Cryptogramma stelleri
Author: (Gmel.) Prantl


Slender rock-brake


Pteridaceae (Maidenhair Fern Family)

Close up of Cryptogramma stelleri by Peggy Lyon
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Ranks and Status

Global rank: G5
State rank: S2
Federal protection status: BLM Sensitive
State protection status: None

[+] Description and Phenology

Cryptogramma stelleri from: USDA-NRCS PLANTS Database / Britton, N.L., and A. Brown. 1913. An illustrated flora of the northern United States, Canada and the British Possessions. 3 vols. Charles Scribner's Sons, New York. Vol. 1: 32
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General description: This delicate, slender perennial fern has two kinds of fronds, sterile and fertile, and grows only 1-2 together unlike Cryptogramma crispa, which has robust fronds that are crowded together on a short rhizome.

Look Alikes: Cryptogramma acrostichoides fronds are more robust and crowded on a short rhizome. Additionally, the lower portion of the stipes are persistent (Weber and Wittmann 2012).

Phenology: New growth produced in spring, dying by late summer (Flora of North America 1993+).

[+] Herbarium Photos

Images of Cryptogramma stelleri housed at the Colorado State University Herbarium.

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[+] Habitat

Habitat of Cryptogramma stelleri by Peggy Lyon
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Cryptogramma stelleri is found scattered on moss and duff, in the shade of moist coniferous forests. Found in crevices in calcareous rocks in shaded localities with dripping water (Hulten 1968). Grows in horizontal crevices of moist, shaded limestone cliffs, which tend to be mossy, and are often associated with waterfalls and under shallow rock overhangs. Also associated with other ferns such as brittle bladderfern (Cystopteris fragilis) and American rock-brake (Cryptogramma acrostichoides).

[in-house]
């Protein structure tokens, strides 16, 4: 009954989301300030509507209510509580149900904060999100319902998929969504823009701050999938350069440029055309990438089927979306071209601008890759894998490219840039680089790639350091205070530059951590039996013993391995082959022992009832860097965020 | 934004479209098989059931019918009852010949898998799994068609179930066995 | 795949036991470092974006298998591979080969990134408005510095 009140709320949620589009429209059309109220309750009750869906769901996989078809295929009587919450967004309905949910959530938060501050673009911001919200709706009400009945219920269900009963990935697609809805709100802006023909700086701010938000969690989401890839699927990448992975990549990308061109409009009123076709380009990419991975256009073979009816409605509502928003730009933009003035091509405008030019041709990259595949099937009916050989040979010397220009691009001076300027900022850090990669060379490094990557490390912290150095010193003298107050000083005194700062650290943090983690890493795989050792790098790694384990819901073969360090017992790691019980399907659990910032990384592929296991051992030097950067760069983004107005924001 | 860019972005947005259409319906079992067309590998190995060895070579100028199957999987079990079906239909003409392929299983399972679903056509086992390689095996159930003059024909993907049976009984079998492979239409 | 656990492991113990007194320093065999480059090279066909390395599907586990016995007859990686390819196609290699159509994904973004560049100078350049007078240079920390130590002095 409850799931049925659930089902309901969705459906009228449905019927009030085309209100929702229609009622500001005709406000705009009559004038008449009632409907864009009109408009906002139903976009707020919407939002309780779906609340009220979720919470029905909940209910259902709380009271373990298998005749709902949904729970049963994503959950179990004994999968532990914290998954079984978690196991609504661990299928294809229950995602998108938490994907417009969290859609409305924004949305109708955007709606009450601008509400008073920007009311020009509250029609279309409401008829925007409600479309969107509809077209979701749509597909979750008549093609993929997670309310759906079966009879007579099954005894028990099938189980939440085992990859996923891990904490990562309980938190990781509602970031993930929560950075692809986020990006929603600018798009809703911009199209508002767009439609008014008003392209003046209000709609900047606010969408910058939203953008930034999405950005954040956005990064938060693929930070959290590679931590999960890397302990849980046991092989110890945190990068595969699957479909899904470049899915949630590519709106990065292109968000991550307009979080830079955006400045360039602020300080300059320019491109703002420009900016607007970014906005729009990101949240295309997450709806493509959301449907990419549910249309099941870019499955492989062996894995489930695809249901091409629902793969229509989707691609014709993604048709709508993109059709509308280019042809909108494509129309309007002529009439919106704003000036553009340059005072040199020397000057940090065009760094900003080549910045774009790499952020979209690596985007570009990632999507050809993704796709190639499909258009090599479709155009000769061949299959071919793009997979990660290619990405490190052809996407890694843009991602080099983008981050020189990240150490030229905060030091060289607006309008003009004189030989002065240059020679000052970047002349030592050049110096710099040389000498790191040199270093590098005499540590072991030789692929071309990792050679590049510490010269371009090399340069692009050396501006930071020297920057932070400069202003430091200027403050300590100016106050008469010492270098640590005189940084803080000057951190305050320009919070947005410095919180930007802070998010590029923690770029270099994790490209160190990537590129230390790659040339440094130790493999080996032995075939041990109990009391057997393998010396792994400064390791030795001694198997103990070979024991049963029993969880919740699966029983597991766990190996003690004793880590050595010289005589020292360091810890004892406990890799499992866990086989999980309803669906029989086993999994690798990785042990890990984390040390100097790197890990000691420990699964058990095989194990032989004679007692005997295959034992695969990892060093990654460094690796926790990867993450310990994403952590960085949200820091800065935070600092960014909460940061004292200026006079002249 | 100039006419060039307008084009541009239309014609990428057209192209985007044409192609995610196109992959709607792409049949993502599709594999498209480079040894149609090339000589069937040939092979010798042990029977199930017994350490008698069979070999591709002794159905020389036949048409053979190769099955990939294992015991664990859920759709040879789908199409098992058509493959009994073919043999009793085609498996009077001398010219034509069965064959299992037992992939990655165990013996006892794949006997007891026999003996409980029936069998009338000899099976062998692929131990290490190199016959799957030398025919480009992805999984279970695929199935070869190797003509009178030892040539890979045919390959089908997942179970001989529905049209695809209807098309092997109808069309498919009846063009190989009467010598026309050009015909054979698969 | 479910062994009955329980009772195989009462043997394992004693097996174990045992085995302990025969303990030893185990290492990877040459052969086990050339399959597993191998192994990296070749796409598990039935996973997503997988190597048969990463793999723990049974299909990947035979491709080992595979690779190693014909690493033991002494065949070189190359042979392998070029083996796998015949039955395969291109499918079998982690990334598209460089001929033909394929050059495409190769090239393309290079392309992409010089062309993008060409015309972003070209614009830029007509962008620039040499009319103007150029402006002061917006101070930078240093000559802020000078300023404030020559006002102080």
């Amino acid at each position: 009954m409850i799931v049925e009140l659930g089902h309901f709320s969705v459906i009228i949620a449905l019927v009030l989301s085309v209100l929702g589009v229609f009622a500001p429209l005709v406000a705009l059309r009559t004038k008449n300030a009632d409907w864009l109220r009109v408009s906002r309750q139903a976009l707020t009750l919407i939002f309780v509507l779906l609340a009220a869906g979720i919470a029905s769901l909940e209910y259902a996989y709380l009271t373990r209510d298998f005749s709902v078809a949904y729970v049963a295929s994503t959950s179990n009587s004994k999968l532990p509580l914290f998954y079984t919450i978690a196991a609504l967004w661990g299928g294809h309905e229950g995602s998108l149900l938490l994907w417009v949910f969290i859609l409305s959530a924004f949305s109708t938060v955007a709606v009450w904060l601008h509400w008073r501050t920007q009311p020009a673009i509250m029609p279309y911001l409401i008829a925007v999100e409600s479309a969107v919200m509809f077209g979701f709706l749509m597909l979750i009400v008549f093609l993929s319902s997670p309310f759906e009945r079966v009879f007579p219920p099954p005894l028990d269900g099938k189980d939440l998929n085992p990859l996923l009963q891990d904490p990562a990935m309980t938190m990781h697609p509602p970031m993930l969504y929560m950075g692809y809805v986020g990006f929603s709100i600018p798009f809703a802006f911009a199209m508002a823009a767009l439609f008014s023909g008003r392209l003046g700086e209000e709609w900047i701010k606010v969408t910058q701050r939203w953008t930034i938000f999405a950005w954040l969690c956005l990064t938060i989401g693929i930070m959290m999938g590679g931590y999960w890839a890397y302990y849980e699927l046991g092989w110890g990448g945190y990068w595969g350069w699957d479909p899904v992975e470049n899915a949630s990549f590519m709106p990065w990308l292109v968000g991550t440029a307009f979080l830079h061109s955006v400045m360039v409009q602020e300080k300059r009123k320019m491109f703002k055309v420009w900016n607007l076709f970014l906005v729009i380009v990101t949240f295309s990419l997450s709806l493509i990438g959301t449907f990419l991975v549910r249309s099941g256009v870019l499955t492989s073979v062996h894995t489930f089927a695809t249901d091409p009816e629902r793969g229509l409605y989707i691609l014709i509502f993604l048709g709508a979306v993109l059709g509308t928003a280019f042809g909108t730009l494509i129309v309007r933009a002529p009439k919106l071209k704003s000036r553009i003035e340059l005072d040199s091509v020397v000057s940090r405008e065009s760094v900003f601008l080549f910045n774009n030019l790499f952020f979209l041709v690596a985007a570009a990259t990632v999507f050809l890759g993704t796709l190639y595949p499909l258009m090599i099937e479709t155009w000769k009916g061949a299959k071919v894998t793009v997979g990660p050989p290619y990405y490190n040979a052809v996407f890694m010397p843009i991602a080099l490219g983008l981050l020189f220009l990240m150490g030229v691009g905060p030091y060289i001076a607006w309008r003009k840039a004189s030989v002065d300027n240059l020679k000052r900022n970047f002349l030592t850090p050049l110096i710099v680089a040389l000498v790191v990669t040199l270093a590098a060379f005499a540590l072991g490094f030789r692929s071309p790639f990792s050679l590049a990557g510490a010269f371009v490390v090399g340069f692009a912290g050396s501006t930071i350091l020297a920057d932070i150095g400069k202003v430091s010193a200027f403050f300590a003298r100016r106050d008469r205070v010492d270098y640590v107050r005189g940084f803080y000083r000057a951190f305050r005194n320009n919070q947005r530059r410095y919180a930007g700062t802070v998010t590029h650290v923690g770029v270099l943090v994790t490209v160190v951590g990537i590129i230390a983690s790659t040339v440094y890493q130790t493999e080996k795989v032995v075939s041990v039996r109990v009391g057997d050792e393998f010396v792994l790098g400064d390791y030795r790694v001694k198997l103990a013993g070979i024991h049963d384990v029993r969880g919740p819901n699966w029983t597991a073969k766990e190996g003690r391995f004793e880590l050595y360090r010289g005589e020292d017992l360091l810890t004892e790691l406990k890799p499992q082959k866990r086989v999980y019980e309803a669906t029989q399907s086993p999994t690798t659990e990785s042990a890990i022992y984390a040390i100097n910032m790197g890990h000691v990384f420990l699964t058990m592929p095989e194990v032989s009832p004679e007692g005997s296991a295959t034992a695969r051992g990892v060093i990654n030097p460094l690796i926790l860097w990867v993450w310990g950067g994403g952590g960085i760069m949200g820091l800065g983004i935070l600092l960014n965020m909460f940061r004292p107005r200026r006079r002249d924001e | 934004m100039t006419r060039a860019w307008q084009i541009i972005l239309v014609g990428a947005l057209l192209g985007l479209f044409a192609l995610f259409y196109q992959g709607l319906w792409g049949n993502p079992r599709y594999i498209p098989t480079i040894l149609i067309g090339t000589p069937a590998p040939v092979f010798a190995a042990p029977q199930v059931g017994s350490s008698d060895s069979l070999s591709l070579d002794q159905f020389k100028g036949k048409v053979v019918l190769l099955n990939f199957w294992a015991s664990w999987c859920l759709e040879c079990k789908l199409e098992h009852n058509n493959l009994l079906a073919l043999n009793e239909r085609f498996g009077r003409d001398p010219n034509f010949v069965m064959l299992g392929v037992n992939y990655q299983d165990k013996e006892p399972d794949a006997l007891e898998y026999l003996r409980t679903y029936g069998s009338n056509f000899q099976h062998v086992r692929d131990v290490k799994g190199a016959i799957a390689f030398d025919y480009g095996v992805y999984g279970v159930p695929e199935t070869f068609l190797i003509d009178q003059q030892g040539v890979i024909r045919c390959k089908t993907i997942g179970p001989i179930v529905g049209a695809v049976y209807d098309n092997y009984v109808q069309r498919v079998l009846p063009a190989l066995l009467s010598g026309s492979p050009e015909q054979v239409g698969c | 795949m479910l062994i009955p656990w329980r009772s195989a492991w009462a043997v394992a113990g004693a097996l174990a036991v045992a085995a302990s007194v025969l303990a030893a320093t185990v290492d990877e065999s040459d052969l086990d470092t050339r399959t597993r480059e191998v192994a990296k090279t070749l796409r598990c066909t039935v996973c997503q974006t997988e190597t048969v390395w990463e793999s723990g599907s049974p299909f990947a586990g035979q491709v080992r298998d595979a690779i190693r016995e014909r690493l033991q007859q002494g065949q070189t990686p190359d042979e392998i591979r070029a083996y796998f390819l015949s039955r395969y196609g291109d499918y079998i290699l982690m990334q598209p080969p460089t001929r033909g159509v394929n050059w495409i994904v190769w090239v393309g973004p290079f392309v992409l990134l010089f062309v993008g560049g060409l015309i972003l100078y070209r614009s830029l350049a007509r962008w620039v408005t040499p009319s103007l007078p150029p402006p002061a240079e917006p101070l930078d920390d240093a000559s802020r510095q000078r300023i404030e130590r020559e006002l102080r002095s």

Elevation Range: 7,825 - 13,458 feet (2,385 - 4,102 meters)

[+] Distribution

Distribution of Cryptogramma stelleri in Colorado according to mapped land ownership/management boundaries (CNHP 2012, COMaP v9 ).
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Distribution of Cryptogramma stelleri in Colorado
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Colorado endemic: No
Global range: Nearly circumpolar. Northern North America. Alaska to Labrador south to Oregon, Montana, Iowa, Michigan, and West Virginia, with disjunct populations in Wyoming, New Mexico, and Utah. Europe, Asia. (Welsh 1974; Porsild and Cody 1980; USDA NRCS 2012).
State range: In Colorado, this species is known from San Juan, Archuleta, Grand, Gunnison, Conejos, San Miguel, Summit, and Ouray Counties (Colorado Natural Heritage Program 2012). Also documented from Garfield County (USDA NRCS 2012).

[+] Threats and Management Issues

Naturally protected habitat. However, specific occurrences could be threatened by any changes in hydrology that would dry out the habitat.

[+] References

    • Ackerfield, J. 2012. The Flora of Colorado. Colorado State University Herbarium. 433 pp.
    • Fernald, M.L. 1949. Gray's Manual of Botany, Eighth edition. American Book Co. New York.